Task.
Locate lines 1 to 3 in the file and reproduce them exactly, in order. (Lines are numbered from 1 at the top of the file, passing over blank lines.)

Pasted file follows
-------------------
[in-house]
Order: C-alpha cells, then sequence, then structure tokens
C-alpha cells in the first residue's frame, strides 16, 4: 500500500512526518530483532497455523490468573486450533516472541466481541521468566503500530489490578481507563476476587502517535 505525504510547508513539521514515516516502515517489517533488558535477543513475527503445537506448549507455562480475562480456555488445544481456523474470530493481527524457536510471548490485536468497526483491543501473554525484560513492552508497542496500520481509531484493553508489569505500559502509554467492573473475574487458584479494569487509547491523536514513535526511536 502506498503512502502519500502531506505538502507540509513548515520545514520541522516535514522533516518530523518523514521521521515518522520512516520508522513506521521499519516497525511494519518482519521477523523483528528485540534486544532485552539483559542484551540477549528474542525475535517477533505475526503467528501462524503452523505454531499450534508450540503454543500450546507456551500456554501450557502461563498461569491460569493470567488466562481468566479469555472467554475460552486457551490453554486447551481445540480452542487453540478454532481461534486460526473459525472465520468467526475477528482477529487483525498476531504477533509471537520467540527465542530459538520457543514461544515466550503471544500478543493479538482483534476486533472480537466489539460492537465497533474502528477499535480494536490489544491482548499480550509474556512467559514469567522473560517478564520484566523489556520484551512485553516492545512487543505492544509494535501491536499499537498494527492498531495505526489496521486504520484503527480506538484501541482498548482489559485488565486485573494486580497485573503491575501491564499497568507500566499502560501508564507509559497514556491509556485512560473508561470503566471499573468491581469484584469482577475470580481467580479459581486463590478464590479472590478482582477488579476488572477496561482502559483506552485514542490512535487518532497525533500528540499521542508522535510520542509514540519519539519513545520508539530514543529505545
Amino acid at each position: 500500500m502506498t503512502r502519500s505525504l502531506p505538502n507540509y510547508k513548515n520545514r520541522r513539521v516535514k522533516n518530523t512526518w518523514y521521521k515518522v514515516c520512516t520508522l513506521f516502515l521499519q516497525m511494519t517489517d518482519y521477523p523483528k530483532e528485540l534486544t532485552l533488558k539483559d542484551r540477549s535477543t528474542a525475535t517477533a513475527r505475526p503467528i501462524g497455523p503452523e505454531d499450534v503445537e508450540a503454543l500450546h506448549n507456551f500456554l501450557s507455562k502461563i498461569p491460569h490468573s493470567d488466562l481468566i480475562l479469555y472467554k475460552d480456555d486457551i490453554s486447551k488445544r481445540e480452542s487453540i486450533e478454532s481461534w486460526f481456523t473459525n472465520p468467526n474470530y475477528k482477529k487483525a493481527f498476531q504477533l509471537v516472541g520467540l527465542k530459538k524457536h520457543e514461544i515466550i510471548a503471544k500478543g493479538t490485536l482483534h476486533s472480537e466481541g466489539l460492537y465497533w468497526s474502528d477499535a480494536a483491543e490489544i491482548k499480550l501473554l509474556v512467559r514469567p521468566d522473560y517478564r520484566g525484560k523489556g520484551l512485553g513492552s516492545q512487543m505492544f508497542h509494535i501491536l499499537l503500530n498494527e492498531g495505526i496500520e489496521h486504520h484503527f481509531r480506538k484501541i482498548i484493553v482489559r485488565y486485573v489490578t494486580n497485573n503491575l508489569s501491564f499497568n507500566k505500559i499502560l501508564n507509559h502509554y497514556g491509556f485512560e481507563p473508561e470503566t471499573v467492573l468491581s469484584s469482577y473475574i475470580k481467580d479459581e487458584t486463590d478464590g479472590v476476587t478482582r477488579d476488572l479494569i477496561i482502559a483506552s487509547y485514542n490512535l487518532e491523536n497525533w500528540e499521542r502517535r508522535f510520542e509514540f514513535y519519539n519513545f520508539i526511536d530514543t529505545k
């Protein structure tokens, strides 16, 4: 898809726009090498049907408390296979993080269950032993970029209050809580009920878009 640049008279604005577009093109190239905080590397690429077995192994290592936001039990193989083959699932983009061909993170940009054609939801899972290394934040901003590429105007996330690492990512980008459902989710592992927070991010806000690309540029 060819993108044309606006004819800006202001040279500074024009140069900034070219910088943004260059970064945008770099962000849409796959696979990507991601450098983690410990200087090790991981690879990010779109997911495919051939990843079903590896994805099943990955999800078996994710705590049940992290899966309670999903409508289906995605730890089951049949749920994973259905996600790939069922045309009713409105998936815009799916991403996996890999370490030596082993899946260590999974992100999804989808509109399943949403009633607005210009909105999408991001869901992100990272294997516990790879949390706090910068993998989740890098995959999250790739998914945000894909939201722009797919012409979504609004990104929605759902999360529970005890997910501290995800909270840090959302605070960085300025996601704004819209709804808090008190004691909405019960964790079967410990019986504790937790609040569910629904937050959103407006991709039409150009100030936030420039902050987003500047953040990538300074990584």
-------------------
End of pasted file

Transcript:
[in-house]
Order: C-alpha cells, then sequence, then structure tokens
C-alpha cells in the first residue's frame, strides 16, 4: 500500500512526518530483532497455523490468573486450533516472541466481541521468566503500530489490578481507563476476587502517535 505525504510547508513539521514515516516502515517489517533488558535477543513475527503445537506448549507455562480475562480456555488445544481456523474470530493481527524457536510471548490485536468497526483491543501473554525484560513492552508497542496500520481509531484493553508489569505500559502509554467492573473475574487458584479494569487509547491523536514513535526511536 502506498503512502502519500502531506505538502507540509513548515520545514520541522516535514522533516518530523518523514521521521515518522520512516520508522513506521521499519516497525511494519518482519521477523523483528528485540534486544532485552539483559542484551540477549528474542525475535517477533505475526503467528501462524503452523505454531499450534508450540503454543500450546507456551500456554501450557502461563498461569491460569493470567488466562481468566479469555472467554475460552486457551490453554486447551481445540480452542487453540478454532481461534486460526473459525472465520468467526475477528482477529487483525498476531504477533509471537520467540527465542530459538520457543514461544515466550503471544500478543493479538482483534476486533472480537466489539460492537465497533474502528477499535480494536490489544491482548499480550509474556512467559514469567522473560517478564520484566523489556520484551512485553516492545512487543505492544509494535501491536499499537498494527492498531495505526489496521486504520484503527480506538484501541482498548482489559485488565486485573494486580497485573503491575501491564499497568507500566499502560501508564507509559497514556491509556485512560473508561470503566471499573468491581469484584469482577475470580481467580479459581486463590478464590479472590478482582477488579476488572477496561482502559483506552485514542490512535487518532497525533500528540499521542508522535510520542509514540519519539519513545520508539530514543529505545